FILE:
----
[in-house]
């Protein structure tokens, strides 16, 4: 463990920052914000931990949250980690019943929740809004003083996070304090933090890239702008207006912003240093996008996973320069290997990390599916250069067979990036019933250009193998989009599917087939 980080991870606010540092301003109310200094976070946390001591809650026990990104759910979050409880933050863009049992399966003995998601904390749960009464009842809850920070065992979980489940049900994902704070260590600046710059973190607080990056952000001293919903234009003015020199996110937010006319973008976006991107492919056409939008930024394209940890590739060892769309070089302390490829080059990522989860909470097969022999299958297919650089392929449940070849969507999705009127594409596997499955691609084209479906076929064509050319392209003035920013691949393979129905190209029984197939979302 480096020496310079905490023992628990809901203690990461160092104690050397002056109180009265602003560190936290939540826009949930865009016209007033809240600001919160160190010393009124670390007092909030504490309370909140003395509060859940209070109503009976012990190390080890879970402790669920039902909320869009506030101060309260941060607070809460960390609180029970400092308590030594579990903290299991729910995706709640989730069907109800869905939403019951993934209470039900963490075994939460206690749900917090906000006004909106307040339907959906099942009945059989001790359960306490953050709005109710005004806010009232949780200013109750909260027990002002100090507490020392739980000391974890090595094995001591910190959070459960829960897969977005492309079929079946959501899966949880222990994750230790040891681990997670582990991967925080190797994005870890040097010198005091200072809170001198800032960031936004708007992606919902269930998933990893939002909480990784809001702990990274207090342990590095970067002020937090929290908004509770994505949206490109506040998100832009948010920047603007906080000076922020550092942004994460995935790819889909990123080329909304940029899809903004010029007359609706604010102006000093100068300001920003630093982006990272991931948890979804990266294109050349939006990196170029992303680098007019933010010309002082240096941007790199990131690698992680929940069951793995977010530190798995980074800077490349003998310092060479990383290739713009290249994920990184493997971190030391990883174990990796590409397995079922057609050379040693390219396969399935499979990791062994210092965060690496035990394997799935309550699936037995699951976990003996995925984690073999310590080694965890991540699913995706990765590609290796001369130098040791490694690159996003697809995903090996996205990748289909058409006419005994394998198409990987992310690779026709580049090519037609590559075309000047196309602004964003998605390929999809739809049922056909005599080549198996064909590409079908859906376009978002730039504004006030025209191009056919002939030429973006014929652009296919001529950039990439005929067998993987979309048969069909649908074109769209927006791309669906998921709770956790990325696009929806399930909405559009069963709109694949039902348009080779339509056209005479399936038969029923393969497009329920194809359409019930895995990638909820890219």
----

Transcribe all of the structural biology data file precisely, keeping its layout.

[in-house]
């Protein structure tokens, strides 16, 4: 463990920052914000931990949250980690019943929740809004003083996070304090933090890239702008207006912003240093996008996973320069290997990390599916250069067979990036019933250009193998989009599917087939 980080991870606010540092301003109310200094976070946390001591809650026990990104759910979050409880933050863009049992399966003995998601904390749960009464009842809850920070065992979980489940049900994902704070260590600046710059973190607080990056952000001293919903234009003015020199996110937010006319973008976006991107492919056409939008930024394209940890590739060892769309070089302390490829080059990522989860909470097969022999299958297919650089392929449940070849969507999705009127594409596997499955691609084209479906076929064509050319392209003035920013691949393979129905190209029984197939979302 480096020496310079905490023992628990809901203690990461160092104690050397002056109180009265602003560190936290939540826009949930865009016209007033809240600001919160160190010393009124670390007092909030504490309370909140003395509060859940209070109503009976012990190390080890879970402790669920039902909320869009506030101060309260941060607070809460960390609180029970400092308590030594579990903290299991729910995706709640989730069907109800869905939403019951993934209470039900963490075994939460206690749900917090906000006004909106307040339907959906099942009945059989001790359960306490953050709005109710005004806010009232949780200013109750909260027990002002100090507490020392739980000391974890090595094995001591910190959070459960829960897969977005492309079929079946959501899966949880222990994750230790040891681990997670582990991967925080190797994005870890040097010198005091200072809170001198800032960031936004708007992606919902269930998933990893939002909480990784809001702990990274207090342990590095970067002020937090929290908004509770994505949206490109506040998100832009948010920047603007906080000076922020550092942004994460995935790819889909990123080329909304940029899809903004010029007359609706604010102006000093100068300001920003630093982006990272991931948890979804990266294109050349939006990196170029992303680098007019933010010309002082240096941007790199990131690698992680929940069951793995977010530190798995980074800077490349003998310092060479990383290739713009290249994920990184493997971190030391990883174990990796590409397995079922057609050379040693390219396969399935499979990791062994210092965060690496035990394997799935309550699936037995699951976990003996995925984690073999310590080694965890991540699913995706990765590609290796001369130098040791490694690159996003697809995903090996996205990748289909058409006419005994394998198409990987992310690779026709580049090519037609590559075309000047196309602004964003998605390929999809739809049922056909005599080549198996064909590409079908859906376009978002730039504004006030025209191009056919002939030429973006014929652009296919001529950039990439005929067998993987979309048969069909649908074109769209927006791309669906998921709770956790990325696009929806399930909405559009069963709109694949039902348009080779339509056209005479399936038969029923393969497009329920194809359409019930895995990638909820890219």